Thursday, 12 January 2012

Ferret illnesses.

Ferrets are vulnerable to both ferret specific illnesses and general illnesses. As with many other animals the full list is quite extensive, so I will focus on the more commonplace illnesses. For a comprehensive list you could read one of my favourite ferret books, 'Ferrets' by V. McKimmey or look online at for an overview of ferret illnesses and what to do if your pet becomes ill or for some common Q&A's regarding ferret health.
Please be aware that I am not a vet and the facts regarding ferret illnesses that are listed below are gleaned from my own research. Please do not attempt to self-diagnose as you may end up doing your ferret more harm than good and do consult a vet if you notice that your pet has any symptoms or behaviour changes. Remember your ferret doesn't necessarily have to show all of the symptoms that are common to a particular illness for your pet to have it.

Ferret specific illnesses

Adrenal Gland Tumours Are common in ferrets. You may notice hair loss that originates from the around the tail and itchy, dry skin. Females may have enlarged vulva's. Surgery is the most common form of treatment although there are medicines that can be used to make the ferret more comfortable if surgery is not an option.

Epizootic Catarrhal Enteritis Causes inflammation and infection in the intestinal lining. The ferret is likely to have diarrhoea which will in turn cause dehydration. It is also known as the 'green slime' disease due to the dramatic colour change of the bowel movements, which become green or yellow. The pet may refuse to eat or drink but getting them fluids and food is vital and a trip to the vet as soon as possible would be the best course of action.

Insulinoma Is a very common tumour in ferrets.  Your ferret may have seizures, back end weakness and stare into space. Commonly you would see your ferret pawing at it's mouth and salivating excessively. Your vet can prescribe medicines to try and treat it or try to operate to remove some of the bulk of the tumour temporarily.

Lymphosarcoma Affects the lymphoid system and is a malignant cancer. Signs can vary according to the part of the body affected but can range from lethargy and weight loss to enlarged lymph nodes and skin tumours. The vet may decide to try and treat by performing surgery or chemotherapy.

Tail blackheads As the name suggets normally affect the tail. These are fairly easy to eliminate and your vet will be able to prescribe some special shampoo.

Other illnesses and parasites to be aware of

Ticks Are parasites that burrow into your pets skin. The bulbous fleshy part that is visible is actually the tick's body part, the head is under the skin. Sometimes you can see their little black leg parts moving. You can try to remove the tick at home using tweezers to grasp the body as close to the head as possible and rotating whilst you gently pull. I would not recommend doing this yourself however as quite often the head part can be left in the skin which then leads to an infection or an abscess. Your vet will be experienced in removing ticks and this is the route I will always take. I have had to remove ticks while working as a dog groomer and it was one of my least favourite jobs!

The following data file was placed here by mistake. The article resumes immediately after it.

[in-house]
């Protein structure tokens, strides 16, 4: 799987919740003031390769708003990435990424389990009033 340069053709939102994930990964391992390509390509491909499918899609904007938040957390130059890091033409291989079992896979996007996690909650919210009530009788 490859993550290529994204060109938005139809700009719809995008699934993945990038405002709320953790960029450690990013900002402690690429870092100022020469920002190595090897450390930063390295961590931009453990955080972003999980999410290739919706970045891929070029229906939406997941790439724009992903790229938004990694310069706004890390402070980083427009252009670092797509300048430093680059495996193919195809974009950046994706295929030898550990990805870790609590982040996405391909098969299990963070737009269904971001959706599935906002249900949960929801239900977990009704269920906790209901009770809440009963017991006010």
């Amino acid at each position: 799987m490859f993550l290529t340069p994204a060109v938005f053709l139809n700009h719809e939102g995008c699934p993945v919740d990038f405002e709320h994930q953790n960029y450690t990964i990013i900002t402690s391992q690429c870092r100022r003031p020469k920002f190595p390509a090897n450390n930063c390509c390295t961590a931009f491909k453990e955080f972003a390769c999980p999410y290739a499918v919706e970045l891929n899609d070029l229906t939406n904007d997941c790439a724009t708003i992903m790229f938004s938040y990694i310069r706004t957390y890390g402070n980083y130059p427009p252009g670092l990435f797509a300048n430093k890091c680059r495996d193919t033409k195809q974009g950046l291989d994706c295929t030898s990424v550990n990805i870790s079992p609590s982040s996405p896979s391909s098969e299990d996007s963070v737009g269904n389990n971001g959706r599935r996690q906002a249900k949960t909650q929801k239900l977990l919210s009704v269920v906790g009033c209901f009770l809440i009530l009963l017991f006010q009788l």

Ringworm Is a fungal infection that affects the skin. It is an interspecies infection, which means that we can both pass it on to our ferrets or catch it from them. It presents itself with ring shaped red patches which can look similar to eczema. The vet will prescribe an anti fungal treatment.

Fleas Are probably the best known parasite. They suck your ferrets blood and can cause anaemia. You can buy various flea treatments and preventatives from your vet, the most common probably being the pipette type drop treatment. Please ensure that the product you buy is suitable for use on ferrets as using the wrong product or too much of a product can have harmful consequences.

Ear mites Can be difficult to detect as ferrets have dark earwax, but the most common signs of ear mites are persistent scratching of the ears, head shaking and having a head tilt.

Canine Distemper Is a viral disease that is normally fatal as there is no cure. Early symptoms can include an eye squint and an abdominal rash, followed by a rash/thickened skin on the chin. other symptoms that have been associated include skin thickening of the paw pads, conjunctivitis and fever. There is currently no licensed vaccine for ferrets and like all vaccines there can be side effects. You would need to discuss your options with your vet, at the end of the day it is your decision as to whether you vaccinate or not. It is simply a case of weighing up the pros and cons. I had my boys vaccinated yesterday and thankfully they suffered no ill effects, they weren't even lethargic. Each ferret can react differently though and there are so many scare stories on the web that I would just advise you to speak to a trusted exotic or ferret specialist vet.

To round things off I would just like to remind you to please see a vet if you are at all worried about your ferret. Yes it will likely incur a consultation fee but surely this is better than leaving it until the last minute when you will probably will then have more costly bills and a fair amount of heartache.

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